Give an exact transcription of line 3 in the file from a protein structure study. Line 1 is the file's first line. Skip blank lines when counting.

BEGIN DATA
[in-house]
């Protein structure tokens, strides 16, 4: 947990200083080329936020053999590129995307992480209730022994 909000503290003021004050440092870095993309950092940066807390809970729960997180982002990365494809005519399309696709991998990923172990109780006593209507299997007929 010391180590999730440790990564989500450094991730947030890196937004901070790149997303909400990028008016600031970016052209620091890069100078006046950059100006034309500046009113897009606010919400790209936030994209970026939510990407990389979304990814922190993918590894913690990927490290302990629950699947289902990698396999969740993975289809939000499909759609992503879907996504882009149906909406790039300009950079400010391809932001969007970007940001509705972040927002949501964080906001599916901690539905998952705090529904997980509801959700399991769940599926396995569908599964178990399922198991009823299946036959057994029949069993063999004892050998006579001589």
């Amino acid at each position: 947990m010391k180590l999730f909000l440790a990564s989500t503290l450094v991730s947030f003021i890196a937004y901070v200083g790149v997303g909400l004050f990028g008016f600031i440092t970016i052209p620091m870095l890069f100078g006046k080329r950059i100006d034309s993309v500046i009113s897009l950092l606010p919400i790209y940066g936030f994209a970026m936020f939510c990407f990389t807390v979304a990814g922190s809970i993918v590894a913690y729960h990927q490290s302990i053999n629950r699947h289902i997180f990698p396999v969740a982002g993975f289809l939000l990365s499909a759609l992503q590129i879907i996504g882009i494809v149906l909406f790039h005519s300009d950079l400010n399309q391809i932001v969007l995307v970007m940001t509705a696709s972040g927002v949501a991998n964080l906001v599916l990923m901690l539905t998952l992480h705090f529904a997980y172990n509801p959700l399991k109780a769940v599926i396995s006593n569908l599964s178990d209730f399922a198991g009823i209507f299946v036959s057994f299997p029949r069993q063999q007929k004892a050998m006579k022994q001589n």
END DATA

């Amino acid at each position: 947990m010391k180590l999730f909000l440790a990564s989500t503290l450094v991730s947030f003021i890196a937004y901070v200083g790149v997303g909400l004050f990028g008016f600031i440092t970016i052209p620091m870095l890069f100078g006046k080329r950059i100006d034309s993309v500046i009113s897009l950092l606010p919400i790209y940066g936030f994209a970026m936020f939510c990407f990389t807390v979304a990814g922190s809970i993918v590894a913690y729960h990927q490290s302990i053999n629950r699947h289902i997180f990698p396999v969740a982002g993975f289809l939000l990365s499909a759609l992503q590129i879907i996504g882009i494809v149906l909406f790039h005519s300009d950079l400010n399309q391809i932001v969007l995307v970007m940001t509705a696709s972040g927002v949501a991998n964080l906001v599916l990923m901690l539905t998952l992480h705090f529904a997980y172990n509801p959700l399991k109780a769940v599926i396995s006593n569908l599964s178990d209730f399922a198991g009823i209507f299946v036959s057994f299997p029949r069993q063999q007929k004892a050998m006579k022994q001589n």